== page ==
Re-enter FALSTAFF.

FAL. No, I'll come no more i' the basket: May I not go out, ere he come?

Mrs. Page. Alas, three of master Ford's brothers watch the door with pistols,' that none shall issue

Shakspeare here refers to the practice of children, when they call on a snail to push forth his horns :

“ Peer out, peer out, peer out of your hole,

Or else I'll beat you black as a coal.” HENLEY. 5 - watch the door with pistols,] This is one of Shakspeare's anachronisms. Douce.

out; otherwise you might flip away cre he came. But what make

you here? 6 Fal. What shall I do?-I'll creep up into the chimney.

Mrs. Ford. There they always use to discharge their birding-pieces: Creep into the kiln-hole.

FAL. Where is it?

Mrs. Ford. He will seek there on my word. Neither press, coffer, chest, trunk, well, vault, but he hath an abstract for the remembrance of such places, and goes to them by his note: There is no hiding you in the house.

FAL. I'll go out then.

Mrs.Page. If you go out in your own semblance, you die, fir John. Unless you go out disguis’d, Thus, in Pericles, Prince of Tyre, Thaliard says,

if I “ Can get him once within my piftol's length," &c. and Thaliard was one of the courtiers of Antiochus the third, who reigned 200 years before Christ; a period rather too early for the use of pistols. Steevens.

But what make you here?] i. e. what do you here. MALONE. The same phrase occurs in the first scene of As you

like it : “ Now, fir! what make you here?STEEVENS.

creep into the kiln-hole.] I suspect, these words belong to Mrs. Page. See Mrs. Ford's next speech. That, however, may be a second thought; a correction of her former proposal : but the other supposition is more probable. MALONE.

- an abstract - ] i. e. a list, an inventory. Steevens. Rather, a short note or description. So, in Hamlet : • The abstract, and brief chronicle of the times."

MALONB. 9. Mrs. Page. If you go, &c.] In the first folio, by the mistake of the compolitor, the name of Mrs. Ford is prefixed to this speech and the next. For the correction now made I am answerable. The editor of the second folio put the two speeches together, and gave them both to Mrs. Ford. The threat of danger from without ascertains the first to belong to Mrs. Page. See her speech on Falstaff's re-entrance.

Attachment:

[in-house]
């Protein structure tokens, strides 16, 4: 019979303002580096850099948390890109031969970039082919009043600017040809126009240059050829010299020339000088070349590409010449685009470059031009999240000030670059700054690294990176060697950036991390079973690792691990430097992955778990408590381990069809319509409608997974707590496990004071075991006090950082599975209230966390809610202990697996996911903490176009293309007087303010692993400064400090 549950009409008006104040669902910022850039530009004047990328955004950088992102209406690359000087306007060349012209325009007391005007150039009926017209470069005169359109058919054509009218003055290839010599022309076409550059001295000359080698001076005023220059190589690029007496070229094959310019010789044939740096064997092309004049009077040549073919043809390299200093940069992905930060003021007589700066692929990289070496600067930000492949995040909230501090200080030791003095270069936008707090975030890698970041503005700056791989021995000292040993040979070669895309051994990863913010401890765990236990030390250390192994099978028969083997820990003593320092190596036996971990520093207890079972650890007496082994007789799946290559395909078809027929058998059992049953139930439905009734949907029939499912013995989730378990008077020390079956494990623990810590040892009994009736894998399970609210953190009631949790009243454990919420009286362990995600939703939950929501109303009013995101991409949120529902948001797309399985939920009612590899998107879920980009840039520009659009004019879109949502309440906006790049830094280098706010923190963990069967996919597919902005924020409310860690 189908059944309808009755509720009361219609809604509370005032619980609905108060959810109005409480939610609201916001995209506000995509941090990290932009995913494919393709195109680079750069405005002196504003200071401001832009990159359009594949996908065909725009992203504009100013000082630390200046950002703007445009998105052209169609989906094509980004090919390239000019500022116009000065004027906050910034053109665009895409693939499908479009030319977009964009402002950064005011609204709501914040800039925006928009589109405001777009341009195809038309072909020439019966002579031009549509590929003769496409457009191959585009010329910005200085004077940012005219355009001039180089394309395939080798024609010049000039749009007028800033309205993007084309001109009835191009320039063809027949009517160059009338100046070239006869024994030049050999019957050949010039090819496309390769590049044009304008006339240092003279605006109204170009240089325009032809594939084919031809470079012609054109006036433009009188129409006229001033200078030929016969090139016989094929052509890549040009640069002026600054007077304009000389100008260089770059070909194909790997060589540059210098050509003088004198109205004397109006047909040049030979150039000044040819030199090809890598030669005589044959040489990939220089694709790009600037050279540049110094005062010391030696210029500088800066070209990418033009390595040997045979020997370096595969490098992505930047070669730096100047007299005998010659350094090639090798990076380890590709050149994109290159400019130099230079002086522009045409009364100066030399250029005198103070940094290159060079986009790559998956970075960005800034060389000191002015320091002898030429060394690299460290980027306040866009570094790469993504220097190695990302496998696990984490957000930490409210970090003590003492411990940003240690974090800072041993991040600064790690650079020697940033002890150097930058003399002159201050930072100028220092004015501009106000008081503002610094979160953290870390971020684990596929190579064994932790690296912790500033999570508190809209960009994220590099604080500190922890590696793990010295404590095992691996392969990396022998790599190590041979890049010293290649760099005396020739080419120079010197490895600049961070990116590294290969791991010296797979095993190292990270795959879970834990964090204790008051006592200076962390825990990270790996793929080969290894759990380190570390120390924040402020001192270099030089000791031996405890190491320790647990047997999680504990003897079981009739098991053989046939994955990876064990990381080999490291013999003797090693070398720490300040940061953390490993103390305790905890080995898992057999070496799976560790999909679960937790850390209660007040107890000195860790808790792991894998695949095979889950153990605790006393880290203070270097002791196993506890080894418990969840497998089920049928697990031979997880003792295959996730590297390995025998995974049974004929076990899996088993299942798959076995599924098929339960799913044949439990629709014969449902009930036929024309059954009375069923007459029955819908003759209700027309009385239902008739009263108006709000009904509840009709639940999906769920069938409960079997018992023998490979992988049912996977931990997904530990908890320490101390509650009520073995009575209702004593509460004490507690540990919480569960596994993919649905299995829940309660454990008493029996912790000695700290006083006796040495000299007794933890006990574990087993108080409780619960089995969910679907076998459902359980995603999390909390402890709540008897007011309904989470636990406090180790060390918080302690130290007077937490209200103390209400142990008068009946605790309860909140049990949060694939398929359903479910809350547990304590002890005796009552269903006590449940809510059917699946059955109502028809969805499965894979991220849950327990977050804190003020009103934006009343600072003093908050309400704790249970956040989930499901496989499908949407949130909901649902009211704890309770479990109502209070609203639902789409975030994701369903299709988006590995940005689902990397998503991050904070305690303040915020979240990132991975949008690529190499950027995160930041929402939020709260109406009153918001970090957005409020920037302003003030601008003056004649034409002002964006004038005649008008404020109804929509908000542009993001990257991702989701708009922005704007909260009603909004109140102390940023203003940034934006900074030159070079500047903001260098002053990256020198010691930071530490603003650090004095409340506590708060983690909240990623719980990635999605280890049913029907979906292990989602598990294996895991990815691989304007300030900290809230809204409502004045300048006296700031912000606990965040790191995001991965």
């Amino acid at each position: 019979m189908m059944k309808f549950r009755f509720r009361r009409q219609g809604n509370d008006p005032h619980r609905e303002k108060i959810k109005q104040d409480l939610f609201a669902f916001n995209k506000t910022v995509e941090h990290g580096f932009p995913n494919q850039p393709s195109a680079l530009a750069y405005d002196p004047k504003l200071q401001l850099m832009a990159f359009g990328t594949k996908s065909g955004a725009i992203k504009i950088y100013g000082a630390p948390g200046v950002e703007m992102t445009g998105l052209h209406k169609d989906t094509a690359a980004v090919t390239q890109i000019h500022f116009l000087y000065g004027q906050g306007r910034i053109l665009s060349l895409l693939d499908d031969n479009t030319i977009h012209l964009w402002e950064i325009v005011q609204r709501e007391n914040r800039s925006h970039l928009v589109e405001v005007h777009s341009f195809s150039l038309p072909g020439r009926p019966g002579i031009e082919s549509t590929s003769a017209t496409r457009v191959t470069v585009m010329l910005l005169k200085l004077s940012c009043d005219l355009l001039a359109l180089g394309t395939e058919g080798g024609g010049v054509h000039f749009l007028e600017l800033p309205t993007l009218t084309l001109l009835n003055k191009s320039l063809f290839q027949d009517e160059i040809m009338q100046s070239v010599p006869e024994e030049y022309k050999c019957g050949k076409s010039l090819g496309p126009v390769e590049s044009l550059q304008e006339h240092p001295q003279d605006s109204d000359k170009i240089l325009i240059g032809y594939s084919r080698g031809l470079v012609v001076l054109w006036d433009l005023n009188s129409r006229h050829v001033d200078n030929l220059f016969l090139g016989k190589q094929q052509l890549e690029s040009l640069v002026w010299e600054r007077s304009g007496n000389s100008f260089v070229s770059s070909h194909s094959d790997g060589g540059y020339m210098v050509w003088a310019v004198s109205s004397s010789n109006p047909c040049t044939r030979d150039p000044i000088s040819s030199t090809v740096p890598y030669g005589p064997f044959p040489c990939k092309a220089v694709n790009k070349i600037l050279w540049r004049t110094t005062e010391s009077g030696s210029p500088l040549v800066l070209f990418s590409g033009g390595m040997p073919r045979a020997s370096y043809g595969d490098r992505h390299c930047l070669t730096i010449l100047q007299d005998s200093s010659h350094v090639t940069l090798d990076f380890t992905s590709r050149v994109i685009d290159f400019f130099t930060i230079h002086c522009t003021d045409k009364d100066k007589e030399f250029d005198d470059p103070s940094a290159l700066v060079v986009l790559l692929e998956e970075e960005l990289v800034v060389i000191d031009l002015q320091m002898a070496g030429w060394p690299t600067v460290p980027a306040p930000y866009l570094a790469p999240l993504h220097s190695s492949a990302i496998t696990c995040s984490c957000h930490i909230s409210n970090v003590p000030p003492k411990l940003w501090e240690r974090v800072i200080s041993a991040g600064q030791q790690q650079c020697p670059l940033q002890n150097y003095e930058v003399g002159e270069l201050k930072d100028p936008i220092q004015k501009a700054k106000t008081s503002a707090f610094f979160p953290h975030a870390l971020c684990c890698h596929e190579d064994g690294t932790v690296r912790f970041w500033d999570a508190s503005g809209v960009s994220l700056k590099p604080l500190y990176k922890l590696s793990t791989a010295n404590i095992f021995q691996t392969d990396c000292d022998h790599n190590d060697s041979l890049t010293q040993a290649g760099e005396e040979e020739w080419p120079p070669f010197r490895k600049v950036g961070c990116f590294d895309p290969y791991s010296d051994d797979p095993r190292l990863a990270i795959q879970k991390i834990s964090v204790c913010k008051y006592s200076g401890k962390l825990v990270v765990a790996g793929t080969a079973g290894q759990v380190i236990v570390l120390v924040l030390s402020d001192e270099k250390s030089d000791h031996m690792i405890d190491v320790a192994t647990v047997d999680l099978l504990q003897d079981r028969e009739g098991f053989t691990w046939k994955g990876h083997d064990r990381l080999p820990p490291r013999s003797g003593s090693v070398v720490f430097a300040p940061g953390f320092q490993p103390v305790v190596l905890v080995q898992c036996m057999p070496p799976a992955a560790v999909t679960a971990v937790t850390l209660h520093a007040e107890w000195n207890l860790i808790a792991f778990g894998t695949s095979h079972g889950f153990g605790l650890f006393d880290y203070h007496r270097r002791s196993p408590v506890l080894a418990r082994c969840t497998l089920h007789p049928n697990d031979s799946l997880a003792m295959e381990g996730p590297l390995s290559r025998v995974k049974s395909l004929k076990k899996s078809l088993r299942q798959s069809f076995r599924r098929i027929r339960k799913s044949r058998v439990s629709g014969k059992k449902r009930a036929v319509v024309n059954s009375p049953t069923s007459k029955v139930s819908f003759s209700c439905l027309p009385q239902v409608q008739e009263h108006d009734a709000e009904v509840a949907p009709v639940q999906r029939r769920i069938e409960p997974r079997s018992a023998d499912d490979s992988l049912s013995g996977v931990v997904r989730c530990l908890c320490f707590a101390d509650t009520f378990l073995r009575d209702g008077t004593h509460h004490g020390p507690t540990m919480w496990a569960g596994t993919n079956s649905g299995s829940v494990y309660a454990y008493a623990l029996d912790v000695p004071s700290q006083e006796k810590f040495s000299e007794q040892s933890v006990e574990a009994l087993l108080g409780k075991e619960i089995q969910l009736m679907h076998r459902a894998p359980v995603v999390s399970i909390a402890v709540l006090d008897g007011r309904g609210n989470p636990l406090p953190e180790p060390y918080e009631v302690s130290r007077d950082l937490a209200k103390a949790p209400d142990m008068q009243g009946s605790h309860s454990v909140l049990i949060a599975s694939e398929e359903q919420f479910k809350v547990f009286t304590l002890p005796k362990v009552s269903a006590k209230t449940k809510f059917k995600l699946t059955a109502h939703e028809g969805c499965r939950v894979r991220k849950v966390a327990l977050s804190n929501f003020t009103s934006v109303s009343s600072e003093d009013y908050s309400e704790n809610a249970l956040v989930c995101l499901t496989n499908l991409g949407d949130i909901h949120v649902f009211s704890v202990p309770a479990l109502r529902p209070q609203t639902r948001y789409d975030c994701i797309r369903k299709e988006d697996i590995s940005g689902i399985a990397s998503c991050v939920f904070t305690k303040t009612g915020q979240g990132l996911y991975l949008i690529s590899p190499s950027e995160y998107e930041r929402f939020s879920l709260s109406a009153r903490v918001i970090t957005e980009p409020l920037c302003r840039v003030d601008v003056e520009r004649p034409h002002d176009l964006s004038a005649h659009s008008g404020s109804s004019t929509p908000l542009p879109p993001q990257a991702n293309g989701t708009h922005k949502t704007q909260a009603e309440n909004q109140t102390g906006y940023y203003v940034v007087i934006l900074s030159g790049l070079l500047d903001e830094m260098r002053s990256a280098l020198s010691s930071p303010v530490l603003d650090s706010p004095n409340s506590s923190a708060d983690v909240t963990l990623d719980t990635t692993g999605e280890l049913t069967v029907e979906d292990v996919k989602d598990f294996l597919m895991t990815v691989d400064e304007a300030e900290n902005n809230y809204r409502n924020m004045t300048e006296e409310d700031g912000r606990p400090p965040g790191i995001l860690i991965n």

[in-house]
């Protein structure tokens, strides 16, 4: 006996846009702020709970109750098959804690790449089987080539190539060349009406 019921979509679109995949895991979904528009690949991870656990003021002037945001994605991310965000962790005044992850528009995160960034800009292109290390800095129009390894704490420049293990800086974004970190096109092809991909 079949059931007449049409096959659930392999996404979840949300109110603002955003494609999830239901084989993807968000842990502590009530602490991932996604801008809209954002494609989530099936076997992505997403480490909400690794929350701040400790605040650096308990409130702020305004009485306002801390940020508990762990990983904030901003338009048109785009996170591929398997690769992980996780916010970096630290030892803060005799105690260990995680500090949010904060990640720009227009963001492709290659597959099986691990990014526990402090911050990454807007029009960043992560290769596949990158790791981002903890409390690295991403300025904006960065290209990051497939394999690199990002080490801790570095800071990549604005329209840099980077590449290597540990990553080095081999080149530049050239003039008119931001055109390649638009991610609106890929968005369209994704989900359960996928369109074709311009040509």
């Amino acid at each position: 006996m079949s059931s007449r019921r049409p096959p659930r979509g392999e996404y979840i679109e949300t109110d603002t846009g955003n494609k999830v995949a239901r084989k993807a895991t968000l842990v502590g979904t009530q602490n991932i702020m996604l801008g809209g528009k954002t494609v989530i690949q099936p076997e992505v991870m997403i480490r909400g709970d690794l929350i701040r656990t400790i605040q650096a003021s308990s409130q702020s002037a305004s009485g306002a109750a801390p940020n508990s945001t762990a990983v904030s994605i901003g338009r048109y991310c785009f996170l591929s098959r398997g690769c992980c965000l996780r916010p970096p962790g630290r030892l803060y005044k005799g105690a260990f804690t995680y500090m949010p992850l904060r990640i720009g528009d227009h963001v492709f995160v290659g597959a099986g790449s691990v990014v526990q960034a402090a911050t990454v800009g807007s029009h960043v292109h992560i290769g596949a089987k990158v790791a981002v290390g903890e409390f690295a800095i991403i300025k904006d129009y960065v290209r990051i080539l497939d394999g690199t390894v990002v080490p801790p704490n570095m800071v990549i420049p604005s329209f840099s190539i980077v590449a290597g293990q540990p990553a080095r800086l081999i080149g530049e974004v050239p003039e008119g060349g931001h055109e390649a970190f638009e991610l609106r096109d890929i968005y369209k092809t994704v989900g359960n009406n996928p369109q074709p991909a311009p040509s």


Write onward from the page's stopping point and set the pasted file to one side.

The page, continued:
MALONE.

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Mrs. Ford. How might we disguise him?

Mrs. Page. Alas the day, I know not. There is no woman's gown big enough for him; otherwise, he might put on a hat, a muffler, and a kerchief, and so escape.

Fal. Good hearts, devise something: any extremity, rather than a mischief.

Mrs. Ford. My maid's aunt, the fat woman of Brentford, has a gown above.

Mrs. Page. On my word, it will serve him; she's as big as he is: and there's her thrum'd hat, and her muffler too :Run up, fir John.

Mrs. Ford. Go, go, sweet fir John: mistress Page, and I, will look some linen for your head.

Mrs. Pace. Quick, quick; we'll come dress you straight : put on the gown the while.

[Exit FALSTAFF. Mrs. Ford. I would, my husband would meet him in this shape: he cannot abide the old woman of Brentford; he swears, she's a witch; forbade her my house, and hath threaten'd to beat her.

- her thrum'd hat, and her muffler too:] The thrum is the end of a weaver's warp, and we may suppose, was used for the purpose of making coarse hats. So, in A Midsummer Night's Dream:

« O fates, come, come,

“ Cut thread and brum." A muffler was fome part of dress that covered the face. So, in The Cobler's Prophecy, 1594:

“ Now is the bare fac'd to be seen :-strait on her Muffler goes."

Again, in Laneham's account of Queen Elizabeth's entertainment at Kenelworth castle, 1575:

" - his mother lent him a nu muflar for a napkin, that was tyed to hiz gyrdl for lozyng." STEEVENS.

The muffler was a part of female attire, which only covered the lower half of the face. Douce.

A thrum'd hat was made of very coarse woollen cloth. See Mintheu's Dict. 1617, in v. Thrum'd is, formed of thrums.

MALONE.